An orifice is a sudden flow restriction of short length (zero length for sharp edge orifice). Orifices are treated as either a sharp edge orifice or a short tube orifice. Orifices are primarily used to control flow or create a pressure differential (drop). Orifices may be fixed or variable (valve). Many types of valves and flow devices can essentially be viewed as orifices. In valves, there can be numerous flow passages, but usually somewhere in the flow passage is a restriction that controls flow, which is why a valve often behaves like an orifice.
Flow characterization for orifices is done mathematically. However, by understanding the nature of the mathematical equations the behavior of fluid flow in orifices (as well as pipes and servos) can be understood and intuition developed. Also, the equations can be used to model component and system behavior for enhanced analysis and understanding. The orifice flow equation is a key equation for hydraulic systems.
Like pipe flow, fluid flow in orifices can be either laminar or turbulent (see Figure 1). In laminar flow, each fluid particle follows a well defined trajectory, with velocity only in the direction of flow. In turbulent flow (most common in hydraulic systems due to small line diameters and small orifices) each particle flows in the general direction (velocity) of the flow, but is subjected to fluctuating cross current velocities. Equations for computing orifice flow are different for laminar and turbulent flow.
Figure 1 Flow Streamlines for Laminar and Turbulent Orifice Flow
Determination of laminar or turbulent is determined using the Reynolds number, Re
A flow section area
S flow section perimeter
v flow velocity
μ dynamic viscosity
ν kinematic viscosity
For low values of Re, flow is laminar. For high values of Re, flow is turbulent.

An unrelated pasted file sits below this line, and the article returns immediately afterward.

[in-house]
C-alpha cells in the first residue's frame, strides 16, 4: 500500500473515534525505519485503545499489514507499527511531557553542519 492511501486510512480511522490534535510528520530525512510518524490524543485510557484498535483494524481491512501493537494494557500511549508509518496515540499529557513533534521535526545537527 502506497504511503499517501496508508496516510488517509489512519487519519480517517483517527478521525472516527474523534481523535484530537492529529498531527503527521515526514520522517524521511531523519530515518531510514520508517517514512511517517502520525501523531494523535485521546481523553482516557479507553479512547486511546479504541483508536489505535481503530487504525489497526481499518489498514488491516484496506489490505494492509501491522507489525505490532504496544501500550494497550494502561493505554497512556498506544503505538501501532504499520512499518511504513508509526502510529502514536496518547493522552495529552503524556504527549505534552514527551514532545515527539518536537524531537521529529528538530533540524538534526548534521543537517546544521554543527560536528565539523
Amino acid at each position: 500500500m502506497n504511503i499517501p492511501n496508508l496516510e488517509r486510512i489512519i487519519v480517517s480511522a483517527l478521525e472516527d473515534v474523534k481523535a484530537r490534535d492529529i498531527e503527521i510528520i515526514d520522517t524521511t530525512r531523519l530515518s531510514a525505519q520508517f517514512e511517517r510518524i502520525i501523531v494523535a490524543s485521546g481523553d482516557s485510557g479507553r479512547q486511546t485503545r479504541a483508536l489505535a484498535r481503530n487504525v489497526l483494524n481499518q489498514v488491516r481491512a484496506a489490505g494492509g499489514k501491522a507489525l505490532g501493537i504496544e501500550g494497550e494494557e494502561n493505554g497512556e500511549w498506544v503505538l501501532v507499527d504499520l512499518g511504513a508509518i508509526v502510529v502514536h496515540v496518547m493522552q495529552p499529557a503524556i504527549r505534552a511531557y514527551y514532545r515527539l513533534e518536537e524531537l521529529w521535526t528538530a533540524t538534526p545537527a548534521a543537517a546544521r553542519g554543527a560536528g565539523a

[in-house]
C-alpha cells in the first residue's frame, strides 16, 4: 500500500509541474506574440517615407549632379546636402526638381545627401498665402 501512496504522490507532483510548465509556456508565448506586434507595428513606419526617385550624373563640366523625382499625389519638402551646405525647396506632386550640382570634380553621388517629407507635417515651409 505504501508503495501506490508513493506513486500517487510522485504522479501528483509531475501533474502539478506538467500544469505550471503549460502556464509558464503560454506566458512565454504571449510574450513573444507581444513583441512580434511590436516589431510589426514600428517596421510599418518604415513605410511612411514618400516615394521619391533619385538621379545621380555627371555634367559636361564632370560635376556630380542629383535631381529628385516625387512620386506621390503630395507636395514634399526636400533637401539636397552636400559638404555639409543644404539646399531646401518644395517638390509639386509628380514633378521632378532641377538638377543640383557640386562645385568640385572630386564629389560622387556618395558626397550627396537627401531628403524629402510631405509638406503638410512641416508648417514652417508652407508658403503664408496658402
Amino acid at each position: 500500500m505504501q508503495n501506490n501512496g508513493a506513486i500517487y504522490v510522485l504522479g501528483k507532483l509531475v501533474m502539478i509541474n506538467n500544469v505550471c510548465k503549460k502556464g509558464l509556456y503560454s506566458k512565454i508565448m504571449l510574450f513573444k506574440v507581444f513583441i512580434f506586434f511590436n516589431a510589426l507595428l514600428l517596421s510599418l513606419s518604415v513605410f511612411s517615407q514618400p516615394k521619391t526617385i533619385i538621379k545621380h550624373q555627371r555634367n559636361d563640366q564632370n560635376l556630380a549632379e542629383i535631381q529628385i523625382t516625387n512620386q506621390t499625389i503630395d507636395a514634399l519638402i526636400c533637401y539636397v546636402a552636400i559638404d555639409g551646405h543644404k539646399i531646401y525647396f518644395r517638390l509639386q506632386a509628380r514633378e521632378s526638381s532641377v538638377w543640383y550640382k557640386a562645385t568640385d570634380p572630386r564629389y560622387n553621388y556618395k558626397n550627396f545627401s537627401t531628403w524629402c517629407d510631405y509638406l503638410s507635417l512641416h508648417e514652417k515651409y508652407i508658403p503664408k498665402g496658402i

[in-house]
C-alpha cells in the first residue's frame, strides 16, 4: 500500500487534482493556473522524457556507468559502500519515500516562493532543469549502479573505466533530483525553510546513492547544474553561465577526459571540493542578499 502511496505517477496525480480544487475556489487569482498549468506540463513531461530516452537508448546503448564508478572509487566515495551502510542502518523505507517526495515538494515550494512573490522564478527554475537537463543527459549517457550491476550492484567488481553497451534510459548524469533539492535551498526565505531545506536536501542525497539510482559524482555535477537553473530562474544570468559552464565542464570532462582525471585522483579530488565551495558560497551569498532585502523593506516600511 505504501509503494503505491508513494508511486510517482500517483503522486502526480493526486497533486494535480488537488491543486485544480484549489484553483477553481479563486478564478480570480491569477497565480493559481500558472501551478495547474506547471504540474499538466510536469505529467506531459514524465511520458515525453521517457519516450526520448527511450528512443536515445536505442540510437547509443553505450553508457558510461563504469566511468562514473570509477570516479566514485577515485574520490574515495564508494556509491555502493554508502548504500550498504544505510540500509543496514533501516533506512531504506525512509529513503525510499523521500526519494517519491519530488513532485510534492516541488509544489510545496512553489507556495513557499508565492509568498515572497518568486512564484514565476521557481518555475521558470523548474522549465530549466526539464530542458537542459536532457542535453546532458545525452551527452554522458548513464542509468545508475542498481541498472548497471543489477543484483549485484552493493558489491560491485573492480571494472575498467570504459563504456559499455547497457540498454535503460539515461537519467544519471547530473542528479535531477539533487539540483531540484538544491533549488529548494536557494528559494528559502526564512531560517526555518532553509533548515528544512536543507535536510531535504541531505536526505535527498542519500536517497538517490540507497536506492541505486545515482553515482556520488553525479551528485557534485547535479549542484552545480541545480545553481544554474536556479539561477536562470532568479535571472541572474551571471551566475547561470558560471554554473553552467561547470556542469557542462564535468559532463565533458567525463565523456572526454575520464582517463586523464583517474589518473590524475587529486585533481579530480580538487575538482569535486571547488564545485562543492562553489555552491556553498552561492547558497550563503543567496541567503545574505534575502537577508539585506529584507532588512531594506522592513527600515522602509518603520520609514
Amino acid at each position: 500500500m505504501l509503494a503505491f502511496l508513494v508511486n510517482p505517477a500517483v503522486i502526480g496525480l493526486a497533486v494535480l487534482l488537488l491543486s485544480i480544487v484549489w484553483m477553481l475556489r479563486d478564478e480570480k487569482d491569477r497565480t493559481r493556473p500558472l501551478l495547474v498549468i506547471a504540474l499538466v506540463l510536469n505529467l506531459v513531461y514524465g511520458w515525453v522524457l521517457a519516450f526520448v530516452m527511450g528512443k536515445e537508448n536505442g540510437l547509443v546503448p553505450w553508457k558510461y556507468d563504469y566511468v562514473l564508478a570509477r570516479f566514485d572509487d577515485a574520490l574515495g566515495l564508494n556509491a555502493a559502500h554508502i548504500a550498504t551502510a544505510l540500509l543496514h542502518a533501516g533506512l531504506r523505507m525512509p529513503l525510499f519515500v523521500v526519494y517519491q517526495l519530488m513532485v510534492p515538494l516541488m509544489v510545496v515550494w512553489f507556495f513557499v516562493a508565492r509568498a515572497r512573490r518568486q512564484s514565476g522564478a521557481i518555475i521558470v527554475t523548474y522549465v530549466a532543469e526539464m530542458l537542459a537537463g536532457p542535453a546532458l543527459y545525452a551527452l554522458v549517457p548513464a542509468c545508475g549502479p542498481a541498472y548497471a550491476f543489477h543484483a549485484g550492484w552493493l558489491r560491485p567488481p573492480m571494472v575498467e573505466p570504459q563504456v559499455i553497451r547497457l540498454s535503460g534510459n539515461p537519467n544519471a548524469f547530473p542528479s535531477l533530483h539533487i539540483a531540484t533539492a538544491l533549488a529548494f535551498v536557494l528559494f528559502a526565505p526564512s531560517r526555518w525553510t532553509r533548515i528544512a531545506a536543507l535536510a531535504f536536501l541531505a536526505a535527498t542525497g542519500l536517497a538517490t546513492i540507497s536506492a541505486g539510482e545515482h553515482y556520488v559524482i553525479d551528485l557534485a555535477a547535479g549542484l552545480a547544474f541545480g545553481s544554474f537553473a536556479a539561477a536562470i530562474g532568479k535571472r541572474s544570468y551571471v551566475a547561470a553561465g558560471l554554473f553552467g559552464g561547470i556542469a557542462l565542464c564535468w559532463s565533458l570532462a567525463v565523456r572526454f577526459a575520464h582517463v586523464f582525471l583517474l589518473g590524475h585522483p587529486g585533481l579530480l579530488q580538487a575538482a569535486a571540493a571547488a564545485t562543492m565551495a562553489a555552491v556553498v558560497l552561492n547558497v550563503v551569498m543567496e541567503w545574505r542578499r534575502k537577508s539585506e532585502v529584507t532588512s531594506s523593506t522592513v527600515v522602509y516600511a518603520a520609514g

From Bernoulli’s equation, the total energy loss is the energy converted to heat by friction of particles against the wall and each other
Assuming, away from the orifice, that v1 = v2 and A1 = A2, the flow becomes a product of the area and speed
where ξ is a dimensionless loss coefficient, representing the energy loss associated with the pressure drop. For hydraulic systems, this equation is normally written as
where αd is the discharge coefficient and represents the energy loss in the fluid. Equation (4) is the orifice flow equation. The discharge coefficient is the key element to estimate for laminar and turbulent flow regimes. Inspection of the equation (4) indicates that the flow rate varies proportionally with area if the Δp is held constant, and that the flow rate varies with the square root of Δp if the flow area is held constant. Figure 2 shows notional charts of the flow behavior.
Figure 2 Flow Rate Behavior for a Orifice
Turbulent Orifice Flow
For a sharp edge orifice, with turbulent flow and with orifice flow area, Ao << A (pipe flow area), the theoretical αd is
For short tube orifices of length L, pipe diameter d, and orifice diameter do,
Figure 3 graphically shows the variation in αd for the above two equations.
Figure 3 Turbulent Flow Discharge Coefficient for Short Tube Orifice
Laminar Orifice Flow
Equation (4) can be used in the turbulent-laminar (transition) region and the laminar flow region using
(Sharp Edged Orifice)
(Rounded Off Orifice)
δ is called the laminar flow coefficient and depends on orifice geometry. αd,turb comes from equation (5). Recrit is the critical (breakpoint) Reynolds number found during empirical testing for the type of orifice (see Figure 4). These equations are theoretical, but have been validated by experiment.
Equation (6) is valid up to the critical Reynolds number (see Figure 4). Experimental data for αd as a function of Recrit for various orifices are shown in the figure below.
Figure 4 Laminar Flow Discharge Coefficient for Orifices
The sloped lines can be used for αd in the laminar flow region. At the breakpoint, turbulent flow occurs and αd = 0.611 should be used.